Tipping Point: How the Regulatory Ecosystem Can Be Bitcoin-Friendly
Strategy Counsel Corp managing partner Adam Ettinger says Bitcoin is like the early Internet, and past the tipping point
Every day it feels like Bitcoin has reached a tipping point, between news of major retailers like Overstock.com accepting the digital currency to venture capitalists increasing their investments.
One of the important chips still waiting to fall in the Bitcoin ecosystem is clarity on regulation. With the hearings in New York last week, regulators heard from executives at Coinbase, Circle and Overstock, as well as investors like the Winklevoss twins and Fred Wilson. The message was consistent: regulators need to create an environment for Bitcoin to thrive.
Following on this theme, San Francisco-based attorney Adam Ettinger told Bloomberg, “If a state becomes Bitcoin-friendly, it will see a huge increase in companies. That will mean the brightest minds working on some of the most innovative payment technology we’ve seen in awhile.”
As managing partner of Strategic Counsel Corp, Ettinger has spent his career helping entrepreneurs build their companies and has extensive experience in disruptive technologies, from web publishing to user generated content to peer-to-peer networks that traverse national boundaries ad hoc and beyond.
And now Ettinger is applying his experience to Bitcoin. He penned his latest thoughts on his firm’s website in a post entitled Tipping Points: When Law, Sensationalism, and Ecosystem Converge.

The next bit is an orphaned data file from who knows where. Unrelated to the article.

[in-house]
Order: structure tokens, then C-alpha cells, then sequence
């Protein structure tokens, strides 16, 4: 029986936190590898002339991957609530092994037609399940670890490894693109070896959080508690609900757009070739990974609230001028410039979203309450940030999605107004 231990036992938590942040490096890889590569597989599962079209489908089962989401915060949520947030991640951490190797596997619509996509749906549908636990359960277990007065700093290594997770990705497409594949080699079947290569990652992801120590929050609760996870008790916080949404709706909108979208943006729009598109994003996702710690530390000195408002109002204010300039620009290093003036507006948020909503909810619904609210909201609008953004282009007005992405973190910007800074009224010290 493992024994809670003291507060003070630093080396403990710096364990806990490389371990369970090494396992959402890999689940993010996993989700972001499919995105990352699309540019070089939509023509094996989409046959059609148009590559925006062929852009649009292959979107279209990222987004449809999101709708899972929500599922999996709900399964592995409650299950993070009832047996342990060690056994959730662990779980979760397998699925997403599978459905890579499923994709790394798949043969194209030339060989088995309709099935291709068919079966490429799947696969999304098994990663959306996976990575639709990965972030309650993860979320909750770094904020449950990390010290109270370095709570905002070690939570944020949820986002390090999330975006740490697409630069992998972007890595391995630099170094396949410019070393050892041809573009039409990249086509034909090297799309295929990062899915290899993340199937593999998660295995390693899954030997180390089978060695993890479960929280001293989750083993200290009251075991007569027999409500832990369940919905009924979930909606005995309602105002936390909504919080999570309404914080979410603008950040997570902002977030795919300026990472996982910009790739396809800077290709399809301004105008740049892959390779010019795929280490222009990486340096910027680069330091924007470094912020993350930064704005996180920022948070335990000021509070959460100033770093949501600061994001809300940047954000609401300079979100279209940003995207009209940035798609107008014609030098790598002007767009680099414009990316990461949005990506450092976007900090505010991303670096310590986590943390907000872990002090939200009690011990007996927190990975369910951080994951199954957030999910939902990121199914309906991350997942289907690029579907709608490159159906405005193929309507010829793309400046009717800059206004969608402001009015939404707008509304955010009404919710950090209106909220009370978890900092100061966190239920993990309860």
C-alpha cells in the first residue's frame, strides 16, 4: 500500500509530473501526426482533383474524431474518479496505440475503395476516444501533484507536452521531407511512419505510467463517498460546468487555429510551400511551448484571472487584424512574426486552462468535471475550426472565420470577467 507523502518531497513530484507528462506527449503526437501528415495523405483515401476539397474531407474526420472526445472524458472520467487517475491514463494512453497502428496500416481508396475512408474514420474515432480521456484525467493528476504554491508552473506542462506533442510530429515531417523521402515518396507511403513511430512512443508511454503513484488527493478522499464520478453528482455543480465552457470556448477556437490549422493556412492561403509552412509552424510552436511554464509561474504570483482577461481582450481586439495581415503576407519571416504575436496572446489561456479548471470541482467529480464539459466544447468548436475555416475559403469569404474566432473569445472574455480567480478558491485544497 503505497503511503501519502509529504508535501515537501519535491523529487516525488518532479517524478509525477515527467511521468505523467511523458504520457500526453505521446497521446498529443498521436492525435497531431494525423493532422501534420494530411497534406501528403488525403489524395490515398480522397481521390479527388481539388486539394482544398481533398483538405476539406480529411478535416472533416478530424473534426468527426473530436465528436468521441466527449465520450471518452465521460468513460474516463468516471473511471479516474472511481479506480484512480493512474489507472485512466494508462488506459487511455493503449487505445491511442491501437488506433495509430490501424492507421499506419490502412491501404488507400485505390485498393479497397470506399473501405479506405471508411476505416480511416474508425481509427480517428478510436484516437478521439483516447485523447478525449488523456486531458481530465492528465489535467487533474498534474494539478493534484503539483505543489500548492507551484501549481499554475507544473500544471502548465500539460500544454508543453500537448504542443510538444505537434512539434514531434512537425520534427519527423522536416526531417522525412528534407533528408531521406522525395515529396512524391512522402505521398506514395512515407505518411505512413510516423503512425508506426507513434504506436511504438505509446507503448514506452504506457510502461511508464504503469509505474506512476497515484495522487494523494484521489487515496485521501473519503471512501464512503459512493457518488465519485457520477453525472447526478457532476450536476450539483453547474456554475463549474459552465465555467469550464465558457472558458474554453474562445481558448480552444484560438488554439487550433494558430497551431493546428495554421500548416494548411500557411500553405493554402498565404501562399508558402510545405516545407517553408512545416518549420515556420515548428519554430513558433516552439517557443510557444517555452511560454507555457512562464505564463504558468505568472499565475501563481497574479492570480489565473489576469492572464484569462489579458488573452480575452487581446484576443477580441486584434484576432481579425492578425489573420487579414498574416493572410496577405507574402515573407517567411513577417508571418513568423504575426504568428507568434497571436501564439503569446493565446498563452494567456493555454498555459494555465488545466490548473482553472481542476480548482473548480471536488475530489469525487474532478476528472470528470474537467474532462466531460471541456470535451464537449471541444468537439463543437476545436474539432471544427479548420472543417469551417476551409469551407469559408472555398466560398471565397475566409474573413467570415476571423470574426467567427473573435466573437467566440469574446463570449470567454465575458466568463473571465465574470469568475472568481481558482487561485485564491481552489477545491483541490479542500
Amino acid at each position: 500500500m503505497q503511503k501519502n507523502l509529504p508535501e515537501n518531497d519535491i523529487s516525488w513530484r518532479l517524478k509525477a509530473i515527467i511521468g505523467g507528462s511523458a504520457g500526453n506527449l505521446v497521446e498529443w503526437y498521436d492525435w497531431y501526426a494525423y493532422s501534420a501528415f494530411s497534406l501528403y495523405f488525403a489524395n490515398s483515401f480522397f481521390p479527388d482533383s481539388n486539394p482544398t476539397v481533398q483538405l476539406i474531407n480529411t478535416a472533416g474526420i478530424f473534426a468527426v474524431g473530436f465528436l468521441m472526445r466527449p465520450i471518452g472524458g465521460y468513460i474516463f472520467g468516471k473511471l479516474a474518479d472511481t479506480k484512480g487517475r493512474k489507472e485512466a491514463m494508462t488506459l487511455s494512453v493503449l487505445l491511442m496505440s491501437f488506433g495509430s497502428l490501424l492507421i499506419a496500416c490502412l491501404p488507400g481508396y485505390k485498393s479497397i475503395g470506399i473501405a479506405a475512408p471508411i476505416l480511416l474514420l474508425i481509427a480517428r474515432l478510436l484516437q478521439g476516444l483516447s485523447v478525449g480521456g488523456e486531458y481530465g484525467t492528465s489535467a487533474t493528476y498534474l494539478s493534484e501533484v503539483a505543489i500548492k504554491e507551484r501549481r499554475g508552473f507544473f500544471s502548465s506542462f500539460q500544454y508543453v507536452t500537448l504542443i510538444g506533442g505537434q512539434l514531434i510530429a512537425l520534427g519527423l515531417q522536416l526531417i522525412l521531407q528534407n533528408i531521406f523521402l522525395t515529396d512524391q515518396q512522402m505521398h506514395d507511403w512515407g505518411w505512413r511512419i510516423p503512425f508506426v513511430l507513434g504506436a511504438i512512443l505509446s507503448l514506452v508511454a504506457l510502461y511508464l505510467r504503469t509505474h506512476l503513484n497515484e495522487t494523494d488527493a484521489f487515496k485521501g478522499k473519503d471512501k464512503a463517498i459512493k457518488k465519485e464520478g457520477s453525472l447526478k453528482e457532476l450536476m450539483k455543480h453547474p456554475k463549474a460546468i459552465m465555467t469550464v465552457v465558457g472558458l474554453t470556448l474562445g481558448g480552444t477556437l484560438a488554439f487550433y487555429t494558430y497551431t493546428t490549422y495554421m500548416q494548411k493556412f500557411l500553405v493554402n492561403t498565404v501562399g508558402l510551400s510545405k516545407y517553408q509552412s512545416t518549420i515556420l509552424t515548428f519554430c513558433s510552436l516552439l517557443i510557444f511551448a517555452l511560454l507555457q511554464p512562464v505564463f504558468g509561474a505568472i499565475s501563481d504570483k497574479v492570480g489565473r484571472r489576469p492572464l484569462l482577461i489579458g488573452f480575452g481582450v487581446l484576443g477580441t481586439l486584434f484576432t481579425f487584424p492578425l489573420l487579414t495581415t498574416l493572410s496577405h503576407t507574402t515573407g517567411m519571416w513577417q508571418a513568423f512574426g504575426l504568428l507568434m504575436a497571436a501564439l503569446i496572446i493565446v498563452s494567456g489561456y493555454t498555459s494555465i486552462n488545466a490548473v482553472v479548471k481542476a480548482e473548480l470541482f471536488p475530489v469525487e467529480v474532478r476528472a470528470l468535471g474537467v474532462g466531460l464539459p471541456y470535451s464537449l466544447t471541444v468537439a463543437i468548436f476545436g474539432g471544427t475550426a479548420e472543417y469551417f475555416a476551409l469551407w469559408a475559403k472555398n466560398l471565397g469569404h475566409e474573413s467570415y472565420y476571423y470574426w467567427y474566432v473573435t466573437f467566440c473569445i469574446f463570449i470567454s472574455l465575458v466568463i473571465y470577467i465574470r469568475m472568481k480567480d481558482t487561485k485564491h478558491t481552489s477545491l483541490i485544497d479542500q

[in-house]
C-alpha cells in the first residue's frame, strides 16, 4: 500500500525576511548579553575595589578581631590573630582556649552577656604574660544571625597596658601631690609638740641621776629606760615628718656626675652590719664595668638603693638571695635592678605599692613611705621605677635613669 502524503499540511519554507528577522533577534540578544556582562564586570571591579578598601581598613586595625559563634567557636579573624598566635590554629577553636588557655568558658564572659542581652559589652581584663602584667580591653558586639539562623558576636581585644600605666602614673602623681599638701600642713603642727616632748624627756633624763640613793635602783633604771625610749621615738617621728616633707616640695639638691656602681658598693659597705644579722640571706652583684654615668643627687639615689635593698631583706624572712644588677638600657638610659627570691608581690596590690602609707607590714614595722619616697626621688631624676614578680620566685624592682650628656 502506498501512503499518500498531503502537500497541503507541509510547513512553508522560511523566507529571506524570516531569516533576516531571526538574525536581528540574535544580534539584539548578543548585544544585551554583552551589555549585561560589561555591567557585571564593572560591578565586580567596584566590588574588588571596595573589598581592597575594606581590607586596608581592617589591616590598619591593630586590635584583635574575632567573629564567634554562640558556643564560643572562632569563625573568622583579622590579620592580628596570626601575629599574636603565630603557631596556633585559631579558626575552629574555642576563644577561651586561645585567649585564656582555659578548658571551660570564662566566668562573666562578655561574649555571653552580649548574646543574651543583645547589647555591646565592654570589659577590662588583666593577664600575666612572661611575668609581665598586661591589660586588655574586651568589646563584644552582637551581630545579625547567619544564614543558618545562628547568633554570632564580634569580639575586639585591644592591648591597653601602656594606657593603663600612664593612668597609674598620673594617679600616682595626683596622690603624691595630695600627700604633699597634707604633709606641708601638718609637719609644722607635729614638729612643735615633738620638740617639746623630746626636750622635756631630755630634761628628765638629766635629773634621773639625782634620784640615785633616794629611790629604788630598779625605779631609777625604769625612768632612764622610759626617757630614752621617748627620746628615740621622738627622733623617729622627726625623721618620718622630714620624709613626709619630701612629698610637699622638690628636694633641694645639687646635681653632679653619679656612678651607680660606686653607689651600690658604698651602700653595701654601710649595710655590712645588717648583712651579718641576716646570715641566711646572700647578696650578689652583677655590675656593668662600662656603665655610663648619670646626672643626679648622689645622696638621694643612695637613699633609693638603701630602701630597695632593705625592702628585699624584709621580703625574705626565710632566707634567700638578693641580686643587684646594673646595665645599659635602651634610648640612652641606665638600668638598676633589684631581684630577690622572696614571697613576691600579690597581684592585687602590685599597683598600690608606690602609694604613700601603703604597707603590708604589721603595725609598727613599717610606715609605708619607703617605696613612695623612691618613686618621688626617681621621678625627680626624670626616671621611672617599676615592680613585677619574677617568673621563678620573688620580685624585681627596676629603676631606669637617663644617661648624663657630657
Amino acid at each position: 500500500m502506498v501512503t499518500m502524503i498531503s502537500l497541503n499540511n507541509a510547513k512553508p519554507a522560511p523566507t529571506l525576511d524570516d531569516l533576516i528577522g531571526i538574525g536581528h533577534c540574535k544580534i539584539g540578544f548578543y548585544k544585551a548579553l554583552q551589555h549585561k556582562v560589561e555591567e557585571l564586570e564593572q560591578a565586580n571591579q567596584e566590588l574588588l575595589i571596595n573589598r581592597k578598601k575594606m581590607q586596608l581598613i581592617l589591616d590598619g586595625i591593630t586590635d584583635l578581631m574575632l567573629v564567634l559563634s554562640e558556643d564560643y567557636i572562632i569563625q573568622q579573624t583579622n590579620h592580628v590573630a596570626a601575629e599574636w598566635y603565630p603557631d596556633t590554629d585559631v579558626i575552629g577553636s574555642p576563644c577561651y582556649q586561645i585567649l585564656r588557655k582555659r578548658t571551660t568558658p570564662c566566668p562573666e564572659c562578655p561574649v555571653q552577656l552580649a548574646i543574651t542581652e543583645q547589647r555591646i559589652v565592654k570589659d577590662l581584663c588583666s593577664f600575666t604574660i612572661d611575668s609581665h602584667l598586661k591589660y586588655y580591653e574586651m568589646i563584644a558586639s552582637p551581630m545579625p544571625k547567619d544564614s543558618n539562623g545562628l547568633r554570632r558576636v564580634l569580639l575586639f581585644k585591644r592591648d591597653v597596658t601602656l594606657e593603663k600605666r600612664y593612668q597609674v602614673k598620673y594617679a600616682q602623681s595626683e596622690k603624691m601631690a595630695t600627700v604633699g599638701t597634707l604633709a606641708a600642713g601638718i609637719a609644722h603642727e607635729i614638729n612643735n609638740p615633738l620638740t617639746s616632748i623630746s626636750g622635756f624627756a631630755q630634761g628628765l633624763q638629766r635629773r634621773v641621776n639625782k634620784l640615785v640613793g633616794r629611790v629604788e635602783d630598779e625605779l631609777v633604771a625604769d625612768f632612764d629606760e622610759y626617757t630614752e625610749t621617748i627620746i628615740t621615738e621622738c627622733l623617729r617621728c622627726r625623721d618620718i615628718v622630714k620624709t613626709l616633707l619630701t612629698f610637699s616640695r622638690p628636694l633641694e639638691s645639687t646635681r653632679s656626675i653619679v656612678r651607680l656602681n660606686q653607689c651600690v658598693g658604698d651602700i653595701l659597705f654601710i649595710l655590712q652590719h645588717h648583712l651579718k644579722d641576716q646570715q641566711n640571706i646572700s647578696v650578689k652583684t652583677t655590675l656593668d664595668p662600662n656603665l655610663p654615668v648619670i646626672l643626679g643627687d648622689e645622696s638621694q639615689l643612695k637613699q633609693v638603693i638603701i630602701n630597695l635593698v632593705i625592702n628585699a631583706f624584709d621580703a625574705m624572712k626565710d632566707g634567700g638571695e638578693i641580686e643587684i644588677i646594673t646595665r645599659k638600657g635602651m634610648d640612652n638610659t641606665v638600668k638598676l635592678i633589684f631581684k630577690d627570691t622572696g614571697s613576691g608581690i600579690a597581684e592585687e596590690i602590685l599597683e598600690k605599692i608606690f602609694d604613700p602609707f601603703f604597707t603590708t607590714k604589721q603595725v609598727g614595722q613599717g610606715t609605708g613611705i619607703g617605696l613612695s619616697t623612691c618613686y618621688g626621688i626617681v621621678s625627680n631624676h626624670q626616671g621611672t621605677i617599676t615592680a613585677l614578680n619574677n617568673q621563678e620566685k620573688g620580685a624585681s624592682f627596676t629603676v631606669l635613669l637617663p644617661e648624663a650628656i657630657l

In looking for an analog to Bitcoin so as to pattern match strategic decisions companies must make, “the only thing to which I can compare Bitcoin and digital currencies with any justice is the commercialization of the internet itself in 1994-1996,” writes Ettinger.
Ettinger expands on this by proposing four indicators that suggest we are past the tipping point with Bitcoin. Read Ettinger’s full post for his comparisons to the early days of the Internet.
- Does the technology not merely improve the way we have done something, but change who can do it and how they can make money from it?
- Do regulators and courts find it hard to apply highly developed statutory regimes to the new commercial and interpersonal activities enabled? If they adapt the laws, will that enable people and business to massively increase their interactivity and commerce?
- Is the investment community funding not only one aspect of the ecosystem but the entire ecosystem?
- Does it capture the public mind even before they know how to use it? Is it fascinating to thought-leaders?
Ettinger closes with a retort to critics that may say the Bitcoin ecosystem is not mature enough: what’s not there yet will be built by entrepreneurs if the ecosystem lets them.
“Just like eBay built a solution for reducing fraud between purchasers who don’t know each other and live far from each other, the virtual currency ecosystem will build solutions to the concerns voiced now by regulators,” he explains.
Ettinger cites BitGo an one example. He writes, “BitGo has a wallet that utilizes multiparty signatures in a way that makes someone stealing your Bitcoin or you accidentally losing your Bitcoin nearly impossible. These issues were seen as the most serious consumer protection concerns only a few months ago. If we let the ecosystem thrive, it will fix what isn’t working.”
CC image by Yevy Photography